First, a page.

The neteru (nature spirits/deities) featured in Shamanic Mysteries of Egypt and the Anubis Oracle are archetypal guides and principles from the Egyptian pantheon. With ancient wisdom and abiding love, they lead us on our shamanic journey of transformation—a journey designed to awaken the healing power of our hearts.
You can find many wonderful interpretations of these deities—both scholarly and anecdotal—in the Egyptian literature. Our work approaches the neteru from a more personal point of view. It is concerned with a deep rich inner experience of the neteru based on our own spiritual communion with these ancient gods. The first archetype listed here—the Dove—is not initially one of the neteru. Instead, the Dove represents you, the initiate, as you enter into these mysteries and approach these venerable spirits for guidance. Just as they did in ancient times, the neteru are coming forth to assist us in meeting the challenges of today’s world.
In this glossary we present the neteru in the order that they appear in Shamanic Mysteries of Egypt. The first part of each description is based on our direct phenomenological experience of these powerful deities. We follow our own understanding with a few brief comments on generally accepted history and interpretations for each deity.
0. The Dove: Initiate/Innocence/Trust
The Dove represents the reader as the archetypal principle of the innocent initiate who responds to the call to enter these mysteries. The Dove trusts his or her own inner knowing in the face of the powerful transformational forces encountered on this path. The initiate carries an olive branch as an offering of peace and to honor each of the neteru that are our guides throughout the journey. The white Dove is the bridge between the present world of humanity and the ancient past. For most people the Dove will automatically evoke some kind of spiritual connection, as the olive branch does for peace and reverence.
The Dove transcends history and culture as a universal symbol of peace and innocence. It is seen as the soul and the Holy Spirit in Christianity and is sacred to the goddess Athena, the Greek goddess of wisdom. The dove appears on the Fool card in some tarot decks. Although doves are plentiful and live in the temples throughout Egypt, they are rarely mentioned in recent historical mythology.
1. Nekhbet-Mother-Mut: Alchemist/Wisdom Keeper/Grand Mother
Nekhbet-Mother-Mut is the most revered and ancient grand dame of Egypt. She is the wise old crone and honored elder of the pantheon of neteru, and comes to us in this work as a blend of the two vulture goddesses Mut and Nekhbet. As with all gods, she must be approached with respect if one wishes to gain permission to enter into these sacred mysteries. One does not trifle with this goddess, for she is a disciplined taskmaster who assists the initiate in making the decision to engage fully with this process of transformation. Once the decision has been made to move forward, her loving watchful eye is always upon the initiate to ensure safe passage through the portals of shamanic initiation.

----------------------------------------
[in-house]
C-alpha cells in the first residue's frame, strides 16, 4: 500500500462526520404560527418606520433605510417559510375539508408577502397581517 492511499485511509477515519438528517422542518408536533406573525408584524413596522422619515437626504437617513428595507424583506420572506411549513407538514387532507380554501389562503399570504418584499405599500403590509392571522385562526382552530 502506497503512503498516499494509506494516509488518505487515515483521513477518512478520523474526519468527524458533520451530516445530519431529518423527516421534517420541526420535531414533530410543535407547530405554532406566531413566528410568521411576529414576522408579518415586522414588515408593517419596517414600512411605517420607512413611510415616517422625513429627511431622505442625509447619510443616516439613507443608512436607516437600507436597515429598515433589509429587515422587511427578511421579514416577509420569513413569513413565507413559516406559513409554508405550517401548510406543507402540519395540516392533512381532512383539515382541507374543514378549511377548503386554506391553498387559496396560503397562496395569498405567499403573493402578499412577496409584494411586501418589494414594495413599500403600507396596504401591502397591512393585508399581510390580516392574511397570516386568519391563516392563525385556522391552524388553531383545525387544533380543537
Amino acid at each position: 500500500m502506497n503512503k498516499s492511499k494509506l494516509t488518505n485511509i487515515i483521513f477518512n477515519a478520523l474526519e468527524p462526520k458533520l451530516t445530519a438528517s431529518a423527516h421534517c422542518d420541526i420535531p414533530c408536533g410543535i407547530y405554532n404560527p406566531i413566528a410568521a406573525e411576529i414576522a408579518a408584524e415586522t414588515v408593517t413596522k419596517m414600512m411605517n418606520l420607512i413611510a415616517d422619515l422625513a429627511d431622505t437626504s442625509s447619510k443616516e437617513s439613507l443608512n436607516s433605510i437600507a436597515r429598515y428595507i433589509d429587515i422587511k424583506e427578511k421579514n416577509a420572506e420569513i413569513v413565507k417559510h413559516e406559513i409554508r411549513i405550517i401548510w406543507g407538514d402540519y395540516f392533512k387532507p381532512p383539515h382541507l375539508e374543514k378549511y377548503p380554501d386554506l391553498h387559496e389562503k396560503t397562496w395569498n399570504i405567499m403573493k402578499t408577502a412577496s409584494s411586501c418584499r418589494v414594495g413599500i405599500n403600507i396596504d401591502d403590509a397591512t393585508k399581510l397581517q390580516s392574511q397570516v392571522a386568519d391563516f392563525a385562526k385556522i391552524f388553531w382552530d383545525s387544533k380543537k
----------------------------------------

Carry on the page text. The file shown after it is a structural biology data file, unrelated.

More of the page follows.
Nekhbet-Mother-Mut is one of the oldest gods in the Egyptian pantheon. As Nekhbet, she was a protector goddess of Upper Egypt in the south, closely related to Wadjet, the cobra goddess who was the protector of Lower Egypt in the north. Both were also guardians of the king and of women and children, especially in childbirth. In her Mut aspect, she was generally an anthropomorphic goddess, often depicted holding her son, the moon god Khonsu, on her lap, yet she also has a leonine visage. Her name means “mother” and it is represented hieroglyphically as a vulture. As the feminine counterpart of Amun (a creator god), she was the stately queen mother who wore royal crowns and maintained a regal presence. Mut and Amun were considered parents to all the pharaohs from the reign of Hatshepsut forward. Mut’s great temple in the vast complex at Karnak held most of the statues of the lion goddess Sekhmet, many of which are now scattered in museums around the world.
2. Nephthys: High Priestess/Intuition/Mystery
Nephthys is the hidden or veiled one who serves as a medium between worlds. She comes to us in dreams, flashes of intuition, and visions. Along with Isis and Nekhbet-Mother-Mut, Nephthys is an aspect of the Triple Goddess. She relies upon spirit to direct her in all things and she holds the mystery teachings of life, death, and rebirth deep within her essence. In our shamanic visionary experience, Nephthys inspires the initiate as she whispers her secrets into the wind and dances exotically under the starry sky, with magnificent serpents winding around her beautiful bronze arms.
Nephthys is the twin sister of Isis, the night to Isis’s day. They are almost inseparable, although Isis is much more renowned. It is intrinsic to Nephthys’s nature to be secret and hidden. She was primarily considered a funerary goddess, guarding the canopic jars and other aspects of the mortuary rites. When Isis’s husband Osiris was murdered and dismembered, Nephthys helped her sister to find the lost parts of his body and reassemble them.